The prevalence of metabolic syndrome and its associated factors in long-term patients in a specialist psychiatric hospital in South Africa

  • K Maaroganye
  • M Mohapi
  • C Krüger
  • P Rheeder

Abstract

Objective: The aims of this study were to determine the prevalence of metabolic disorders in long-term psychiatric patients, and the relationship between known risk factors and these metabolic disorders.
Method: All psychiatric in-patients ≥18 years, who had been admitted ≥six months were invited to participate. Eighty-four patients participated. They were interviewed, examined, measured and blood tests conducted to determine several demographic and clinical variables including age, gender, weight, blood pressure and fasting blood glucose.
Results: The prevalence of the metabolic disorders were: metabolic syndrome 32%, hypertension 32%, diabetes mellitus 8%, cholesterol dyslipidaemia 32%, triglyceride dyslipidaemia 29%, low density lipoprotein (LDL) dyslipidaemia 50%, overweight 37%, and obesity 24%. Black African and female patients were more likely to have metabolic syndrome. Female patients were more likely to have cholesterol dyslipidaemia and obesity. Hypertension was associated with age. Ninety-six percent of patients with dyslipidaemia were newly diagnosed during the study. Three out of the seven previously diagnosed diabetic patients had raised fasting blood glucose levels.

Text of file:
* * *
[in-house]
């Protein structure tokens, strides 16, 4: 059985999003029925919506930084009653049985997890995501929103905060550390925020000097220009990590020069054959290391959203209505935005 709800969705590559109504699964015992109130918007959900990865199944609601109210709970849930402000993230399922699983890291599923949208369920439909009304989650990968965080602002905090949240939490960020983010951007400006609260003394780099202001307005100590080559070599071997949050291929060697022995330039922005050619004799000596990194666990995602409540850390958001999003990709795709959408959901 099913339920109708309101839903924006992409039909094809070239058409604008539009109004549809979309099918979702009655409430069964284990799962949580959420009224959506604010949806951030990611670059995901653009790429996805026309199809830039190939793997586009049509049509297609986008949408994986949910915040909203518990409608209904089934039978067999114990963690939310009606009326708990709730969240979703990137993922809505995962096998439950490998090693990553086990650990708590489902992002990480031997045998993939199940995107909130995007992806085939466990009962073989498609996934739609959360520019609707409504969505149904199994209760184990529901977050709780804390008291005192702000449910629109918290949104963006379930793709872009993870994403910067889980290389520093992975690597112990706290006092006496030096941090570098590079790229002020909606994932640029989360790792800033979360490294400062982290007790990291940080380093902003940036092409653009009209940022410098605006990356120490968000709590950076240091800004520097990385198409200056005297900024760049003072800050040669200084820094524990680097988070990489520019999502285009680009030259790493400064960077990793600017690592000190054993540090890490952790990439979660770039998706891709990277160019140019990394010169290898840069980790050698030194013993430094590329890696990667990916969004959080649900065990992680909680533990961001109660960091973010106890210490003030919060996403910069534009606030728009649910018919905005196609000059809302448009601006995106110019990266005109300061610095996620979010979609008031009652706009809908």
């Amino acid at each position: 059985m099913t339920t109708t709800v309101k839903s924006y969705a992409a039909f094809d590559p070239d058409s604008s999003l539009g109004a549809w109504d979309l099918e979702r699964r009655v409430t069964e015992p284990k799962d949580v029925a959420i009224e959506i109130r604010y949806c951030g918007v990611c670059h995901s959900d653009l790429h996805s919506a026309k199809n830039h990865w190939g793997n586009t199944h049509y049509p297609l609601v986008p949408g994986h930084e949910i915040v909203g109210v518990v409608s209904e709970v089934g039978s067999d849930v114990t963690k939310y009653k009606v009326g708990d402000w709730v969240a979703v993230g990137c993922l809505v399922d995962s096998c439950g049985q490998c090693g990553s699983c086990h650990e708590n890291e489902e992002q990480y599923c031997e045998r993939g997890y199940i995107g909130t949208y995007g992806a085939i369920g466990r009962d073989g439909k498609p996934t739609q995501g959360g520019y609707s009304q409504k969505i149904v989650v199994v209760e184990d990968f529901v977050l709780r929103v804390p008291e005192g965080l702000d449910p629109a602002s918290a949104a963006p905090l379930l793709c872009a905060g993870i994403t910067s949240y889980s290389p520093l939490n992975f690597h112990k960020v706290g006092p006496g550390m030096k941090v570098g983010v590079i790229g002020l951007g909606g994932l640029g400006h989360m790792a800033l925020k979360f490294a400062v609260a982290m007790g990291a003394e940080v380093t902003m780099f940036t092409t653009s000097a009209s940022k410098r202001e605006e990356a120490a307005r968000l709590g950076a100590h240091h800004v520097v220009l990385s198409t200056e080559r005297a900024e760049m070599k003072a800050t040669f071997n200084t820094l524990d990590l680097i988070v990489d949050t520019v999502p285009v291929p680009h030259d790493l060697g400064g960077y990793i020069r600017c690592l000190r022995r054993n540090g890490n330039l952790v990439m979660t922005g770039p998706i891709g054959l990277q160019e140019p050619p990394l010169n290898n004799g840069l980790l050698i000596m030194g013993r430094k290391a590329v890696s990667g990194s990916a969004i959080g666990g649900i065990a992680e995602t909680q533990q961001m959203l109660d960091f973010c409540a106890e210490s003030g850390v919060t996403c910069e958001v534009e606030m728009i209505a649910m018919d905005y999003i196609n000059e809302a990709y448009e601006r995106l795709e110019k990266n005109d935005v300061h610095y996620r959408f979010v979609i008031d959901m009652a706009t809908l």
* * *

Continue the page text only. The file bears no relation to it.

Conclusion: The prevalence of metabolic syndrome falls towards the lower limits of the expected prevalence rate. Race and gender showed a moderate statistical association with metabolic syndrome. There is a lack of screening for dyslipidaemia in this setting. Diabetic patients should be referred to specialist diabetic clinics for better monitoring and control.

Keywords: Metabolic syndrome; Psychiatric patients; Risk factors; Prevalence; South Africa

African Journal of Psychiatry • November 2013, 16(6)

Author Biographies

K Maaroganye
Department of Psychiatry, University of Pretoria; and Weskoppies Hospital, Pretoria, South Africa
M Mohapi
Department of Psychiatry, University of Pretoria; and Weskoppies Hospital, Pretoria, South Africa
C Krüger
Department of Psychiatry, University of Pretoria; and Weskoppies Hospital, Pretoria, South Africa
P Rheeder
Division of Clinical Epidemiology, School of Health Systems and Public Health, University of Pretoria, Pretoria, South Africa
Published
2013-11-02
Section
Articles

Journal Identifiers


eISSN: 1994-8220